PubDate: 2021-07-13
DOI: 10.1007/s10436-021-00394-4

• Model uncertainty on commodity portfolios, the role of convenience yield

Abstract: This paper investigates the effect of model uncertainty on the performance of commodity-based portfolios. We consider a constant relative risk aversion (CRRA) utility maximizer investor in a complete market, with independent ambiguity-aversion levels for the three factors explaining the term structure of future prices, namely, spot prices, convenience yield (CY) and interest rates (IRs), as proposed in the seminal work of Schwartz (J Finance 52(3): 923–973, 1997). This generic investor is interested in the speculative component of the investment rather than possessing/consuming the physical commodity. We obtain closed-form solutions for optimal investments, optimal perturbations (alternative model) and value functions in line with the robust portfolio setting of Maenhout (Rev Financial Stud 17(4): 951–983, 2004). Our main focus is on the effect of convenience yield’s uncertainty on the optimal analysis. We estimate the model by applying a combination of maximum likelihood estimation (MLE) and Kalman Filter (KF) techniques, to two commodities: West Texas Intermediate (WTI) and copper future prices. The analysis demonstrates that uncertainty on the CY factor could be the largest contributor to the under-performance of a commodities portfolio, with wealth equivalent losses (WELs) in the ranges of 33% to 88% (WTI), and 7% to 31% (copper). Moreover, small variations, of up 25%, on CY’s covariance parameters could lead to a WEL of up to 40% (WTI, lesser volatility of CY).
PubDate: 2021-07-07
DOI: 10.1007/s10436-021-00393-5

• Systemic risk measurement: bucketing global systemically important banks

Abstract: The general consensus on the need to enhance the resilience of the financial system has led to the imposition of higher capital requirements for certain institutions, supposedly based on their contribution to systemic risk. Global Systemically Important Banks (G-SIBs) are divided into buckets based on their required additional capital buffers ranging from 1% to 3.5%. We measure the marginal contribution to systemic risk of 26 G-SIBs using the Distressed Insurance Premium methodology proposed by Huang et al. (J Bank Financ 33:2036–2049, 2009) and examine ranking consistency with that using the SRISK of Acharya et al. (Am Econ Rev 102:59–64, 2012). We then compare the bucketing using the two academic approaches and supervisory buckets. Because it leads to capital surcharges, bucketing should be consistent, irrespective of methodology. Instead, discrepancies in the allocation between buckets emerge and this suggests the complementary use of other methodologies.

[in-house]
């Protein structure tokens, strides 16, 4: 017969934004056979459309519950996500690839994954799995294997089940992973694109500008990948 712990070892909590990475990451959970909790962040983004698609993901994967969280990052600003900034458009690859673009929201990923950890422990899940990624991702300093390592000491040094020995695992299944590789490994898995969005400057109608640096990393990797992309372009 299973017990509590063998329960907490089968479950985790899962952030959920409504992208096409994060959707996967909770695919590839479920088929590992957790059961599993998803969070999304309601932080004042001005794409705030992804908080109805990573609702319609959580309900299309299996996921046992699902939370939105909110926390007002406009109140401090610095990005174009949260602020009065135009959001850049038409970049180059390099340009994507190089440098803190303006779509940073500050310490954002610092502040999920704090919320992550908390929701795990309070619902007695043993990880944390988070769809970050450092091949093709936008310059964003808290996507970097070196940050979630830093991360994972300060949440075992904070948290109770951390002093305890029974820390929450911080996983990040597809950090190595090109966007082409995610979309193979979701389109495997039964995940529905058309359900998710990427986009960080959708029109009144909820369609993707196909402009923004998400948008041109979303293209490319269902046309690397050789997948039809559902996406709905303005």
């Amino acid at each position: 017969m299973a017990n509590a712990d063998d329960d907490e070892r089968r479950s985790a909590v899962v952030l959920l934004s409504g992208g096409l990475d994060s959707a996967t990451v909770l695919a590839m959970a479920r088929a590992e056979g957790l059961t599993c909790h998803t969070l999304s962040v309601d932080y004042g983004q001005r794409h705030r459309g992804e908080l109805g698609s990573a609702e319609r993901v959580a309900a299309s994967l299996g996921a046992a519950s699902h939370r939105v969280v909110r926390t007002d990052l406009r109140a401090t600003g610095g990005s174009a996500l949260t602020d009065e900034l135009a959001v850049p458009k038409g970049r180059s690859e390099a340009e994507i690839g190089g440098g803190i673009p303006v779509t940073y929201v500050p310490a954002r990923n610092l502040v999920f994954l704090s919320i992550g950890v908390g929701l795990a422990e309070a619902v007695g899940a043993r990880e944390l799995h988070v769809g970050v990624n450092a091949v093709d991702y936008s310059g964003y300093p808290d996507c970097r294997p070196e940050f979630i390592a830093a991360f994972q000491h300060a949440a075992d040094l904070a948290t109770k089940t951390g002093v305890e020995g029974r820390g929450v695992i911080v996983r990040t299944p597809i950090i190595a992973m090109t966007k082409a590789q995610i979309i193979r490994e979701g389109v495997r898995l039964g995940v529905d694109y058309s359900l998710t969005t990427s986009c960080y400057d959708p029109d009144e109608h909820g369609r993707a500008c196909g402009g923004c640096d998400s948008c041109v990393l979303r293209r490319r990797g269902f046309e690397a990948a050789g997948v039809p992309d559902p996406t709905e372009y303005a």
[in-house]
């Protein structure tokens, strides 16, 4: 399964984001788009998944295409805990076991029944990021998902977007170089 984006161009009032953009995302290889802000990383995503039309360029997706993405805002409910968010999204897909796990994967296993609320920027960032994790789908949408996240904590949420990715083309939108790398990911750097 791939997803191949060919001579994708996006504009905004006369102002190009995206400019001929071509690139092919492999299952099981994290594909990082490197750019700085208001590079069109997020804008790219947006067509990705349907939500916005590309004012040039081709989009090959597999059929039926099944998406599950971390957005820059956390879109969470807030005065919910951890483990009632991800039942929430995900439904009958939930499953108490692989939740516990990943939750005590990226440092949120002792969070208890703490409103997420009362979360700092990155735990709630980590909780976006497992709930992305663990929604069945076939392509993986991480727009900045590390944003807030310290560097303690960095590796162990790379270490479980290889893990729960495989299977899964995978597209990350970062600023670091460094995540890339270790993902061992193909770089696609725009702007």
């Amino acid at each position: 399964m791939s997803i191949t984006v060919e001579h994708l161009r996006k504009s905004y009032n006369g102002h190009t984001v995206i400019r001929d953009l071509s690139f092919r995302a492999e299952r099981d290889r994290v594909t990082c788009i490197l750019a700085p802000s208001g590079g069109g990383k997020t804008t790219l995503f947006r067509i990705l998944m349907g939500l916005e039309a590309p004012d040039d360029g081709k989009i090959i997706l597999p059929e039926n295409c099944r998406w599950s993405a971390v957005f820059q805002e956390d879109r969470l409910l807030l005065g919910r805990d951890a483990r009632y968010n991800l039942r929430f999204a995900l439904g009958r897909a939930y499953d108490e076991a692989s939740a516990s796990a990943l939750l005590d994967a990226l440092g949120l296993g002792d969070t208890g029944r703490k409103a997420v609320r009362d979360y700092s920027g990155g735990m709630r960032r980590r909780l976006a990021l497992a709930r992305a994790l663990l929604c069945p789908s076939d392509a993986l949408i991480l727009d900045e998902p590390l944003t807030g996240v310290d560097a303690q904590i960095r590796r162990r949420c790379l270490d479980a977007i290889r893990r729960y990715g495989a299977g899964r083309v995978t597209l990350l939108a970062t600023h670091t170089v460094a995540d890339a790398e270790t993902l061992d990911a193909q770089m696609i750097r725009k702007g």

PubDate: 2021-07-07
DOI: 10.1007/s10436-021-00391-7

• Birds of a feather: separating spillovers from shocks in sovereign default

Abstract: In this paper, I propose a tractable model of sovereign default and the inter-state spillovers emanating from default. A coalition of nations may choose to insure against default, and the behavior of the coalition is used to examine the magnitude of the international spillovers. A voting structure for the coalition is proposed to examine idiosyncratic spillovers. The model is calibrated to the recent Greek Debt crisis to understand the spillovers from a default, and the moral hazard effect of the Troika. I find that spillover effects are large. If the rest of the world defaulted, this would create a loss equivalent to a permanent 9% decrease in government spending. Counterfactual experiments reveal that default would be prevalent without the IMF, suggesting that the own-penalty to defaulting has decreased since the IMF’s creation.